I made a small library which I decided to open-source under the Apache 2.0 License on Github.
Not long afterward I realized that some of the code in here makes use of proprietary information which belongs to the third-party company (let's say that it's the structure of the packets of data) and the fact that anyone can find that structure on the Internet (there're at least two libraries and dozen of articles which describe that structure in great details) does not mean that I can use it in my open-source code. Now, I can write an abstract parser that would handle that format of data and, possibly, some other formats, but the question is - how can I release it so that the company can not claim that I was redistributing their proprietary info?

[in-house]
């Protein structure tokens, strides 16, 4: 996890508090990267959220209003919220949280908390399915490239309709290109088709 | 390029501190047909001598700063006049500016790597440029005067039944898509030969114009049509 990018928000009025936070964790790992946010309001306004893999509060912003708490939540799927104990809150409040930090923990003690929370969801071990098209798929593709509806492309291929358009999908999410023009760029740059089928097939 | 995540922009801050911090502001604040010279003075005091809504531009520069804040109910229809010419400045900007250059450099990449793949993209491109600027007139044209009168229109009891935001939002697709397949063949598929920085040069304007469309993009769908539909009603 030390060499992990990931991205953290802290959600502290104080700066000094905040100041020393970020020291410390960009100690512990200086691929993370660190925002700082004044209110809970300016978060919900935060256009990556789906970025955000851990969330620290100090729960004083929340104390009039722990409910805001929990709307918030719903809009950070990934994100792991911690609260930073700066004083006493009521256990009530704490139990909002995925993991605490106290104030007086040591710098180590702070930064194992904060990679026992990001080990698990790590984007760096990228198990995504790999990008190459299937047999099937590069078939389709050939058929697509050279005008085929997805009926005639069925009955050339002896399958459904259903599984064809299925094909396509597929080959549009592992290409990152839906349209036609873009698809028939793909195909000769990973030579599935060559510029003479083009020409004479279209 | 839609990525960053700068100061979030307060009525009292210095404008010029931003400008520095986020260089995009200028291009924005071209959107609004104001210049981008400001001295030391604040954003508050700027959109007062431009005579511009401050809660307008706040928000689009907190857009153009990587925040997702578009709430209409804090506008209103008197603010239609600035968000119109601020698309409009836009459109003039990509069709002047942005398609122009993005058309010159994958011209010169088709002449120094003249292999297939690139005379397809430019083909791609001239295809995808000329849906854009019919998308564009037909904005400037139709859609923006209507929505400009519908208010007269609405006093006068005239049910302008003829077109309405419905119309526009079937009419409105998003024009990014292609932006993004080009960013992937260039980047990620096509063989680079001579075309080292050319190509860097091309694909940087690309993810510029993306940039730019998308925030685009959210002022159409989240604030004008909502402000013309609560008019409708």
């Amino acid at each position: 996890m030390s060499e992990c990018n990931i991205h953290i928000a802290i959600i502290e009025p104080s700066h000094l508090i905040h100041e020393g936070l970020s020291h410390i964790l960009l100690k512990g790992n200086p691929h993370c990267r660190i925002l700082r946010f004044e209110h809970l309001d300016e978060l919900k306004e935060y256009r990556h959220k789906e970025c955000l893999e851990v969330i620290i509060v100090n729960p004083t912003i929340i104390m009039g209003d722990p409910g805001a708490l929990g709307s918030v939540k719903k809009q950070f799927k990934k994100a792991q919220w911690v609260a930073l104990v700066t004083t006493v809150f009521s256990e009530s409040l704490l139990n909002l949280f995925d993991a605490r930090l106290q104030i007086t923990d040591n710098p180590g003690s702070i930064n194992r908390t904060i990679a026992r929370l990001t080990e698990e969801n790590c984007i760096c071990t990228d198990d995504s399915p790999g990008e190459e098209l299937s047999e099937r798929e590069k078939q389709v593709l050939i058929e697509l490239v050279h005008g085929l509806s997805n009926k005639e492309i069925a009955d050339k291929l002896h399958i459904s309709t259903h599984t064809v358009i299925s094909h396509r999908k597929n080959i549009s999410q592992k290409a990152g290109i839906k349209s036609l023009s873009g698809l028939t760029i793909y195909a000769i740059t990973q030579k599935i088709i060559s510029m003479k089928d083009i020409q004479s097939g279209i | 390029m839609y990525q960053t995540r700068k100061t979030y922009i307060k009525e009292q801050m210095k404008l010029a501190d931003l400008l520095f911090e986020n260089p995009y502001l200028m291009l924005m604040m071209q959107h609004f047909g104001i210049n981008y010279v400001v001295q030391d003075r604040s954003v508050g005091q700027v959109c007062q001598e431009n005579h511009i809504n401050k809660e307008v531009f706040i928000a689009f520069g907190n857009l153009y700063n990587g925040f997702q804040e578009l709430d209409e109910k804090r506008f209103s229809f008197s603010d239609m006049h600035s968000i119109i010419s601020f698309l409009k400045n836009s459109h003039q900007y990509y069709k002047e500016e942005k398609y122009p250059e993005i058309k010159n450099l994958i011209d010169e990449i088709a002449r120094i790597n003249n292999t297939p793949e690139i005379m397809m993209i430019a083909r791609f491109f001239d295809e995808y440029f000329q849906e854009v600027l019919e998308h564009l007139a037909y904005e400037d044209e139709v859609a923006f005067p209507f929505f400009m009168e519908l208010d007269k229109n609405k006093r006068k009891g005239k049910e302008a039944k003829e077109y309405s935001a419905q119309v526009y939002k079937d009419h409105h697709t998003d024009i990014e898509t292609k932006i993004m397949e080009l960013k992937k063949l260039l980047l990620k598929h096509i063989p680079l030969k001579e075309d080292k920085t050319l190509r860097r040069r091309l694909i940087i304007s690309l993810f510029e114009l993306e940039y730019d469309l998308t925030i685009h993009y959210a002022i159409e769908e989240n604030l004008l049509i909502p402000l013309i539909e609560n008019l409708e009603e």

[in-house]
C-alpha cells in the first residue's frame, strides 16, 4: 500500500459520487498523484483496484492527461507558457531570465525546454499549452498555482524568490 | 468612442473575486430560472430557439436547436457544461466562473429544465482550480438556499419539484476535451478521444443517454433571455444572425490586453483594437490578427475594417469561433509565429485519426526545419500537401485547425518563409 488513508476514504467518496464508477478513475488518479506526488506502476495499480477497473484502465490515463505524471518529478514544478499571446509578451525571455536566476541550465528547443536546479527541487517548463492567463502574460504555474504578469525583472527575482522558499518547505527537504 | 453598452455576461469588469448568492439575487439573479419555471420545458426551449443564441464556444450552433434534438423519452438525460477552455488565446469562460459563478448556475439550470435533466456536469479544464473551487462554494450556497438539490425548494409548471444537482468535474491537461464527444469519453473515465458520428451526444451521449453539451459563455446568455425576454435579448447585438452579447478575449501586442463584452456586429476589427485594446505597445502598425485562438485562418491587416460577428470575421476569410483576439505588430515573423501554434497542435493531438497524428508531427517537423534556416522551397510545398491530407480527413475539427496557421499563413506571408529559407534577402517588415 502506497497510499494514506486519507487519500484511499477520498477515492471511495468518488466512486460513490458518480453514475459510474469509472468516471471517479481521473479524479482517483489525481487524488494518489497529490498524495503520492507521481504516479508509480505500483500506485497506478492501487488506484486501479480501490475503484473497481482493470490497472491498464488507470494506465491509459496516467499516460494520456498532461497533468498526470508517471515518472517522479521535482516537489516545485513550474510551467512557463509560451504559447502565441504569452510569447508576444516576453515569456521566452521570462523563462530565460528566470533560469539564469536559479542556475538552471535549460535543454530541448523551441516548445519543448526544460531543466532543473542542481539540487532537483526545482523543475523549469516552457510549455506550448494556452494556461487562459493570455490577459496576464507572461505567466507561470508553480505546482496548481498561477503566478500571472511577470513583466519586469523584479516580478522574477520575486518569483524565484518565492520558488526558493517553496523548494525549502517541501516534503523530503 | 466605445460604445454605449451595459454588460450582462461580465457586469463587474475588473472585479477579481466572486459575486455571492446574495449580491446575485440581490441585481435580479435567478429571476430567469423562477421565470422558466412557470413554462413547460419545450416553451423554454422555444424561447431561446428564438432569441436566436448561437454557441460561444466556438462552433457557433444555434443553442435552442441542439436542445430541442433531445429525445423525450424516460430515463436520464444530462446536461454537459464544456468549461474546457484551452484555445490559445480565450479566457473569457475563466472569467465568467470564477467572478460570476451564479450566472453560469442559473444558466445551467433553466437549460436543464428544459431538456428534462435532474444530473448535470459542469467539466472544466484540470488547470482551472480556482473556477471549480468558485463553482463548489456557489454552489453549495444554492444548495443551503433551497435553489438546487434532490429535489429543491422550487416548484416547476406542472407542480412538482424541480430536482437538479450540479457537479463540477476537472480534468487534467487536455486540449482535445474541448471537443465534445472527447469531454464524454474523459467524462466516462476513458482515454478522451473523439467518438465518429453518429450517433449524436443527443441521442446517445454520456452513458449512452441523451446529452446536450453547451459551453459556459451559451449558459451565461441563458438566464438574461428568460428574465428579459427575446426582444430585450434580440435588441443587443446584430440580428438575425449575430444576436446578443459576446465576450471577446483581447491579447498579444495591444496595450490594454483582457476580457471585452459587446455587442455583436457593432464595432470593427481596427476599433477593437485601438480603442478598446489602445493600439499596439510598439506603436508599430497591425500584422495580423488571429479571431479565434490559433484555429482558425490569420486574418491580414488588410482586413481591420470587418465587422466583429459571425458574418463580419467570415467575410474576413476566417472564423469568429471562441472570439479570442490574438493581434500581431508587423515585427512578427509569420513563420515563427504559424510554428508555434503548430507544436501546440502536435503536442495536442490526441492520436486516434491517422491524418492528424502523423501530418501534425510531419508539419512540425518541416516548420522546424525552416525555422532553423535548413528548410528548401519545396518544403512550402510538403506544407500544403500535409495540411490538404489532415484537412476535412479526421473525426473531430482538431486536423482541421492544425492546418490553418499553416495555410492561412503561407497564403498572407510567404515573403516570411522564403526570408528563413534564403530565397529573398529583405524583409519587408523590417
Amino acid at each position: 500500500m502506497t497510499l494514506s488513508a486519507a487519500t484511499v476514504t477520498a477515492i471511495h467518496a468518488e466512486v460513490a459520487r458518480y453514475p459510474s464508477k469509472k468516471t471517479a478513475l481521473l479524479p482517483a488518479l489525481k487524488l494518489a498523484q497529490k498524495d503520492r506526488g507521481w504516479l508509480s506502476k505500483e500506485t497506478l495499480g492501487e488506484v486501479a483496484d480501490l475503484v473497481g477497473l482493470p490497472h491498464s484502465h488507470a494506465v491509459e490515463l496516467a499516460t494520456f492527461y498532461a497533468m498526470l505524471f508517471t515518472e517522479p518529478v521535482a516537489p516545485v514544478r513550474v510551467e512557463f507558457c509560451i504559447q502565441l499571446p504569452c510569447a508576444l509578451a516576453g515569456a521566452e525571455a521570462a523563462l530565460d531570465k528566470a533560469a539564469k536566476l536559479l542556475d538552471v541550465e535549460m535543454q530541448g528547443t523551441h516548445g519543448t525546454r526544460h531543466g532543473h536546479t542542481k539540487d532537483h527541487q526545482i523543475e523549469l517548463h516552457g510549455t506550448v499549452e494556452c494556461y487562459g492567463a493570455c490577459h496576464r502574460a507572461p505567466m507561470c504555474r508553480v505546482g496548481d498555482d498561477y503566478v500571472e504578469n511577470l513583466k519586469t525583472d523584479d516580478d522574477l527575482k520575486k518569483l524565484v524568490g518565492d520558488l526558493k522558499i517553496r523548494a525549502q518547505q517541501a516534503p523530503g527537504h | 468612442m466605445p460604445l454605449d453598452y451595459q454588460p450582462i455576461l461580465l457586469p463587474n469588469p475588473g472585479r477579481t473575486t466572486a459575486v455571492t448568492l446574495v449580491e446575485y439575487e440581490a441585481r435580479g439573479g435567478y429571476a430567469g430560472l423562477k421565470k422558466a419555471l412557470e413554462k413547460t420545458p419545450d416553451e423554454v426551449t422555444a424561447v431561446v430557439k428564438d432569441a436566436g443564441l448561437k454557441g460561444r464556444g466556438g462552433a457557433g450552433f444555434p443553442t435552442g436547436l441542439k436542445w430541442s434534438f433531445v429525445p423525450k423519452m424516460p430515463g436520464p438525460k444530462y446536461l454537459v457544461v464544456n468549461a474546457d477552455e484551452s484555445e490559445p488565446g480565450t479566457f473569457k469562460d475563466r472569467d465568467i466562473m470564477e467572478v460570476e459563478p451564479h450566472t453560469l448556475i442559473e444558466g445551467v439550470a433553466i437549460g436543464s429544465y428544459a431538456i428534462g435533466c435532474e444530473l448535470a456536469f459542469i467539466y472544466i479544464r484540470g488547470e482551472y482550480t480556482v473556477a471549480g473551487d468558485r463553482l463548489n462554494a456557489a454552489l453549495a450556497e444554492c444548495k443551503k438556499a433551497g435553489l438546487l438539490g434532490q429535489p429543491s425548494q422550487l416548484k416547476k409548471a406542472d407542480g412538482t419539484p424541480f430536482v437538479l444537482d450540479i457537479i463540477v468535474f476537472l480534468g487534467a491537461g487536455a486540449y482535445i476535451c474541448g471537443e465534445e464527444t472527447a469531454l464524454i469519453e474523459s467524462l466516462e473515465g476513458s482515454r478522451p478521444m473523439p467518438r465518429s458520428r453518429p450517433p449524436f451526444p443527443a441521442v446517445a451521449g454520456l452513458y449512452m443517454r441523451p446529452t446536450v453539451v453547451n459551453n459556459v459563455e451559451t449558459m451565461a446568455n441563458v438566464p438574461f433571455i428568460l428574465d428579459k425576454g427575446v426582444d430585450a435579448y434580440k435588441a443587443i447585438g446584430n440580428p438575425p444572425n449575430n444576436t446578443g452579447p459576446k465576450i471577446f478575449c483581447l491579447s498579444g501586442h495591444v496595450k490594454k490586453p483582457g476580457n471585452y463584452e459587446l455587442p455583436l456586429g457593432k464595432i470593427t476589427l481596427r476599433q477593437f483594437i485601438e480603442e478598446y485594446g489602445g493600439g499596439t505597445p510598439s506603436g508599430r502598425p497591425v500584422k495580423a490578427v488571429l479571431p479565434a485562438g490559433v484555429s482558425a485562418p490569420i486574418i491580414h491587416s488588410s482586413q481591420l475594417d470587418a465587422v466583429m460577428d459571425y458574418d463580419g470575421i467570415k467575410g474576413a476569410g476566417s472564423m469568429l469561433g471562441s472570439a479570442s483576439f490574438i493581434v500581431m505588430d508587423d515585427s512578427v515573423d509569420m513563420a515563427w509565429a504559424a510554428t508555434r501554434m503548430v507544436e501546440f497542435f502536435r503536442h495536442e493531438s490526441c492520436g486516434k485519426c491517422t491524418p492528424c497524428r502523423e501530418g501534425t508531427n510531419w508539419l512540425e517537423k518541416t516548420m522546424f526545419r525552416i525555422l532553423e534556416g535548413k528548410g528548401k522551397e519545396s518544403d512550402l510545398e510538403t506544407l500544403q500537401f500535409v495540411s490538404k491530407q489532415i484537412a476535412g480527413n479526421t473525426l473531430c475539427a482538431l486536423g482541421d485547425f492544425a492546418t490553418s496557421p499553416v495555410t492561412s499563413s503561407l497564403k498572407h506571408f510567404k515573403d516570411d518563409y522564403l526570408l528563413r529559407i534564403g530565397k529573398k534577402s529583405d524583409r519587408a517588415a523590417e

Is it enough to put some commits on top of the existing code which will destroy all mentions of hard-coded proprietary data package structure? I don't think so, because anybody can check the Git log and see that information here.
Should I add this abstract parser in a new commit and then squash all existing commits into a huge single commit, so that there will be no evidence that this reliance on proprietary info has ever existed in the first place?
I wouldn't want to destroy the overall history of the repository, but if that's the price that has to be paid, then I'm fine with that.